Formulating On-Trend Energy Drinks

Increasing demand for natural and clean-label products, along with concern regarding the safety of energy drinks, has prompted consumers to seek products that can provide an energy boost naturally. To successfully formulate on-trend energy drinks, formulators should consider ingredient trends, as well as formulation techniques and appropriate energy beverage formats.

Rachel French

August 19, 2015

2 Min Read
Formulating On-Trend Energy Drinks

In today’s on-the-go world, energizing products are in high demand. Energy drinks have become the go-to among many consumers looking for an energy boost, as the beverages offer both convenience and functionality.

Safety concerns, coupled with demand for clean labels, have propelled innovation in the energy drinks category and have widened the scope of ingredients used in these boosting beverages to include a variety of natural options.

“Although energy drinks have been in the spotlight for decades, we are seeing innovation come out of the pipeline, especially as consumer interest shifts towards health and wellness," said Rikka Cornelia, product manager, BI Nutraceuticals, citing the clean-label trend as a key player. “For energy drinks, this means consumers are seeking ingredients that inherently contain stimulating properties. The use of these ingredients is increasing with the negative media attention surrounding synthetic ingredients; consumers are still demanding the boost, but they want it through natural means."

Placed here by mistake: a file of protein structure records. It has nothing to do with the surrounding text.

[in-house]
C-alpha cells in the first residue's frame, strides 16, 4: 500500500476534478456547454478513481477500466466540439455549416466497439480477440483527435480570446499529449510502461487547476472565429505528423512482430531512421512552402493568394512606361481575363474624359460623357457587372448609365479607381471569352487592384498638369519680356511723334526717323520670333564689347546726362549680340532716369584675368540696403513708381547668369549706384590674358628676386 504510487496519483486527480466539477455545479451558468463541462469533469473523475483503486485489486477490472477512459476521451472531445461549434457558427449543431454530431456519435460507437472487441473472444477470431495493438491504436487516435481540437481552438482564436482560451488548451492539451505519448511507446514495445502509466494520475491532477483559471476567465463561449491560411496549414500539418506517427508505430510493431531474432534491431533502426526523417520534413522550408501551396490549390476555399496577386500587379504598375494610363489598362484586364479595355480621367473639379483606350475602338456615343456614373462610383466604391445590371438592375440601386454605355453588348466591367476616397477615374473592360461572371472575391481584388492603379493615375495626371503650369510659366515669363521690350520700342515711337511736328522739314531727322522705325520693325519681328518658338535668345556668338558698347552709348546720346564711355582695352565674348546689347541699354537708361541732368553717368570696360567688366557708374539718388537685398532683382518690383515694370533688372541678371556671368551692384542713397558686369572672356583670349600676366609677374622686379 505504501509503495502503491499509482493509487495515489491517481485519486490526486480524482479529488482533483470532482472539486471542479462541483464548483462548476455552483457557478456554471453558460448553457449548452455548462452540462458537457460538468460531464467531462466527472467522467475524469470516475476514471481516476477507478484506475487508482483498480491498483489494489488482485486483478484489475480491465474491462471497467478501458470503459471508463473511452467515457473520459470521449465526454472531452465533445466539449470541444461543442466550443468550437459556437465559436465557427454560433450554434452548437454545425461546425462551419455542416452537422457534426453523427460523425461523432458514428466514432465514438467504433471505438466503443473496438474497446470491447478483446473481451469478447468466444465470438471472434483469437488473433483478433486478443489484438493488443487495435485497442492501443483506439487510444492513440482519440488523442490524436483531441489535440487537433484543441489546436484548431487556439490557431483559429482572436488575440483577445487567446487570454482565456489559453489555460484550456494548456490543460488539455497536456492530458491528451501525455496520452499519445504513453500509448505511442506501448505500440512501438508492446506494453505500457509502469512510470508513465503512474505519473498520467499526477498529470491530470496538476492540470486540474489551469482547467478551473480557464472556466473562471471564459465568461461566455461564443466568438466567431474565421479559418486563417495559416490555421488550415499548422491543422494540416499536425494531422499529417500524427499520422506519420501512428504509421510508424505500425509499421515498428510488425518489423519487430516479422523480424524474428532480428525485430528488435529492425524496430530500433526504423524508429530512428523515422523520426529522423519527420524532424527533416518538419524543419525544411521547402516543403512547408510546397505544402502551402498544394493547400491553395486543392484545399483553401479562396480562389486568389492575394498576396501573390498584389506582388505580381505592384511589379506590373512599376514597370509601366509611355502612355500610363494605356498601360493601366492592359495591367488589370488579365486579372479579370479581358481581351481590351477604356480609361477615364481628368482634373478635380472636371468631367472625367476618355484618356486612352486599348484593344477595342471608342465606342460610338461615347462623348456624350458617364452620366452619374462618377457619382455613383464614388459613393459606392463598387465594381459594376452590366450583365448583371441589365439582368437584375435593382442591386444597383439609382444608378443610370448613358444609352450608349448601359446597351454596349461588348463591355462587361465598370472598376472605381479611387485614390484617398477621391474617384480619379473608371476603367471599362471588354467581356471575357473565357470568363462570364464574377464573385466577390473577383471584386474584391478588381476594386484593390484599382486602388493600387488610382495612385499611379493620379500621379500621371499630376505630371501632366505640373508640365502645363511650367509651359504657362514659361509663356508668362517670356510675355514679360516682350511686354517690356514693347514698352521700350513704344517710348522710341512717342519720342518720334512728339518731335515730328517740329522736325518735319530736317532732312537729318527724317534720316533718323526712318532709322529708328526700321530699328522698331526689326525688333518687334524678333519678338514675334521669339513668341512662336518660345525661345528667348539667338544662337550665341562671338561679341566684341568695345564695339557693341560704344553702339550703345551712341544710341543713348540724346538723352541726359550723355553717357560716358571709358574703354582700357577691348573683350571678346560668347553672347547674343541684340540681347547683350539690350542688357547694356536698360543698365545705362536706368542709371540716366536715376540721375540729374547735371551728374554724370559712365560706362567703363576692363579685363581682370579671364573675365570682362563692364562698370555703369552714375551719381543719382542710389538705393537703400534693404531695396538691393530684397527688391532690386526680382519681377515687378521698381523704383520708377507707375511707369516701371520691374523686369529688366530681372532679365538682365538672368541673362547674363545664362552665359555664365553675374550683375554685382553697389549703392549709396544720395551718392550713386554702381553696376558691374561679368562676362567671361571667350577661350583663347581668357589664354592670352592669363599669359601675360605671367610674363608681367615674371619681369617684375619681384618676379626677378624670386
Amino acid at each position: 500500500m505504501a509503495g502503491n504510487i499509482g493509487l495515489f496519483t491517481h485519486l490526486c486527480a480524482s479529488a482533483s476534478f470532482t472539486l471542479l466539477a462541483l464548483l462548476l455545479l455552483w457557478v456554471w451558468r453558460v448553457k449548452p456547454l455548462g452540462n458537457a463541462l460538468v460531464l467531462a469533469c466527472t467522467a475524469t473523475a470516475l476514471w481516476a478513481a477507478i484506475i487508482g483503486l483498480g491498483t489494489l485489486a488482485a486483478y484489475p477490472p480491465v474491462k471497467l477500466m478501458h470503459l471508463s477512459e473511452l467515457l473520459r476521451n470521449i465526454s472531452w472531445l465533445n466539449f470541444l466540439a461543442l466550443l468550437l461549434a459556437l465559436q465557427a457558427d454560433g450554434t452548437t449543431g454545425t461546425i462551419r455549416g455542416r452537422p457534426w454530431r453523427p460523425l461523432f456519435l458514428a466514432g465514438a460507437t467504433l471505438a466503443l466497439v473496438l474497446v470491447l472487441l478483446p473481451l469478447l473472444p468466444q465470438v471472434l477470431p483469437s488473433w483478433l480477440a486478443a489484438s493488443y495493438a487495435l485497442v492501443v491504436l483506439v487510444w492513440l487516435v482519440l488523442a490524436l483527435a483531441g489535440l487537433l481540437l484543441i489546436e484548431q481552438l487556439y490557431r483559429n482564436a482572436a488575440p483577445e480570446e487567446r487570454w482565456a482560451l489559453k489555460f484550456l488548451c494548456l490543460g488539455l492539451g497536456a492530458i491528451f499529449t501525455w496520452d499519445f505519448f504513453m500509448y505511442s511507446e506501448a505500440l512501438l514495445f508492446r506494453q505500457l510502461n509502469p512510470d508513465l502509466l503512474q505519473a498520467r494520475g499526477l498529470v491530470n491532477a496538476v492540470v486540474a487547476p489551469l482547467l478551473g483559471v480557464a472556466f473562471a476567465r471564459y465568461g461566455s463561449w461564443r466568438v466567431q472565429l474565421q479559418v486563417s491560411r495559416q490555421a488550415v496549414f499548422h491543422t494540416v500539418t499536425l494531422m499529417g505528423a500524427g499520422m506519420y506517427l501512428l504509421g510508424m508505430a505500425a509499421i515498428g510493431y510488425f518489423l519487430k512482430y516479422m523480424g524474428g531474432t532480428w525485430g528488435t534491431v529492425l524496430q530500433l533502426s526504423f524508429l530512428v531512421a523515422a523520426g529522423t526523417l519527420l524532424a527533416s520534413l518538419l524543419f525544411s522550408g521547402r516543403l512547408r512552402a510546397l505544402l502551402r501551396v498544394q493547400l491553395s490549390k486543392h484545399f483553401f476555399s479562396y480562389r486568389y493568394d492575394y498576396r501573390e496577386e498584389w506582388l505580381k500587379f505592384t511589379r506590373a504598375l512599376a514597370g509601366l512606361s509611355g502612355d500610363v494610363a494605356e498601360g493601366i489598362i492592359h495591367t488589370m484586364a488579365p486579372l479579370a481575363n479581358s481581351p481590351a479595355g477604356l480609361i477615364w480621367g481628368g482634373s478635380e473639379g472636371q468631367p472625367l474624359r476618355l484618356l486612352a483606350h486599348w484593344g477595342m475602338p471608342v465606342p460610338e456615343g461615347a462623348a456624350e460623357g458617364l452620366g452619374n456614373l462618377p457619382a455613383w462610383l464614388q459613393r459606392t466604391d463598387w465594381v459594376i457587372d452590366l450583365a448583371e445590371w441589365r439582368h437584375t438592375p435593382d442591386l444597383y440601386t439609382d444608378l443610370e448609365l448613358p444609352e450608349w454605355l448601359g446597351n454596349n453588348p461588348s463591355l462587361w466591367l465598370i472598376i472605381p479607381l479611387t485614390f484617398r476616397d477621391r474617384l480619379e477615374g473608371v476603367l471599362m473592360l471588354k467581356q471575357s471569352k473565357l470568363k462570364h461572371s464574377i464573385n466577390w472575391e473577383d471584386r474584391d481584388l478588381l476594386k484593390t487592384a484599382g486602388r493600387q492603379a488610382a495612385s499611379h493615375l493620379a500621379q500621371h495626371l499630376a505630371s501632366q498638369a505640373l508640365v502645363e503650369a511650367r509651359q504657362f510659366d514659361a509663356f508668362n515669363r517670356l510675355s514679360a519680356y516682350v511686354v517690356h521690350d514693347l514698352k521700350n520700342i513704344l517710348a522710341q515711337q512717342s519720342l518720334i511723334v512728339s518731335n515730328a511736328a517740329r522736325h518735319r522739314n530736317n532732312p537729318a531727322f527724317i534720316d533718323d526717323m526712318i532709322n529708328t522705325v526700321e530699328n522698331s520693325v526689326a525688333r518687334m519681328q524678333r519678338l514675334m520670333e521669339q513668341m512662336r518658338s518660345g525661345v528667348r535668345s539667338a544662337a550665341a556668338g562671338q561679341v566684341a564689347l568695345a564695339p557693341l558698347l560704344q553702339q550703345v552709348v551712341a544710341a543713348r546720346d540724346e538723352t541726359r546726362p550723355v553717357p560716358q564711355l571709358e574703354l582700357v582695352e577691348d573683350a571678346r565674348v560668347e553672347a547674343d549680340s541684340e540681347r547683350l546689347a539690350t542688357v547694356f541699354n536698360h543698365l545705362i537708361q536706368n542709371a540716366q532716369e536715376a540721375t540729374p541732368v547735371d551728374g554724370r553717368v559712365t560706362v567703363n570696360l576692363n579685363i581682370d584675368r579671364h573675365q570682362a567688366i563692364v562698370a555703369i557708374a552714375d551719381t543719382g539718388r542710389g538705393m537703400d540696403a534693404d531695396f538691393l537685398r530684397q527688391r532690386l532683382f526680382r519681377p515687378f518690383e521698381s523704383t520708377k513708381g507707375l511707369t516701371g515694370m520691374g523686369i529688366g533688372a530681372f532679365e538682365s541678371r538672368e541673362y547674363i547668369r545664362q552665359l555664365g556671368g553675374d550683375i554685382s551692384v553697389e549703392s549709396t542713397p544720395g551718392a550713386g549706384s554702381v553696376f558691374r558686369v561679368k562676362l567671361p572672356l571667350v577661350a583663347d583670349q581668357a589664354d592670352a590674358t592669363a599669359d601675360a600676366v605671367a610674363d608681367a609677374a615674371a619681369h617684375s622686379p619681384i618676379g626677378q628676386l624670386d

Energizing botanicals, B vitamins and naturally sourced caffeine ingredients are some options that appeal to the health-conscious consumers, but these ingredients can contribute unwanted attributes to a beverage that may negatively affect the product’s quality.

Fortunately for formulators, while taste is certainly important to consider when crafting an energy drink, it may not be “king," per se—functionality is also of the utmost importance.

Michael Crabtree, technical sales director at Bioenergy Life Science Inc., and Marianne McDonagh, regional director at Bioenergy, elaborated: “Beverage consumption in today’s market has a basis in the effect versus the aesthetic; in other words, producing a beverage in a functional sense, physiologically, trumps the way one initially feels about taste."

However, manufacturers need not take the leeway from consumers too far; taste still is a critical factor to consider when formulating an energy beverage. Considering many energy ingredients, such as caffeine, contribute bitterness to a formulation, developers have to be considerate of the balance between taste and function.

Download INSIDER’s Formulating Energy Drinks Digital Pulse for a look at formulation techniques and trending ingredients in the energy drinks space.


About the Author(s)

Rachel French

Rachel French joined Informa’s Health & Nutrition Network in 2013. Her career in the natural products industry started with a food and beverage focus before transitioning into her role as managing editor of Natural Products Insider, where she covered the dietary supplement industry. French left Informa Markets in 2019, but continues to freelance for both FBI and NPI.

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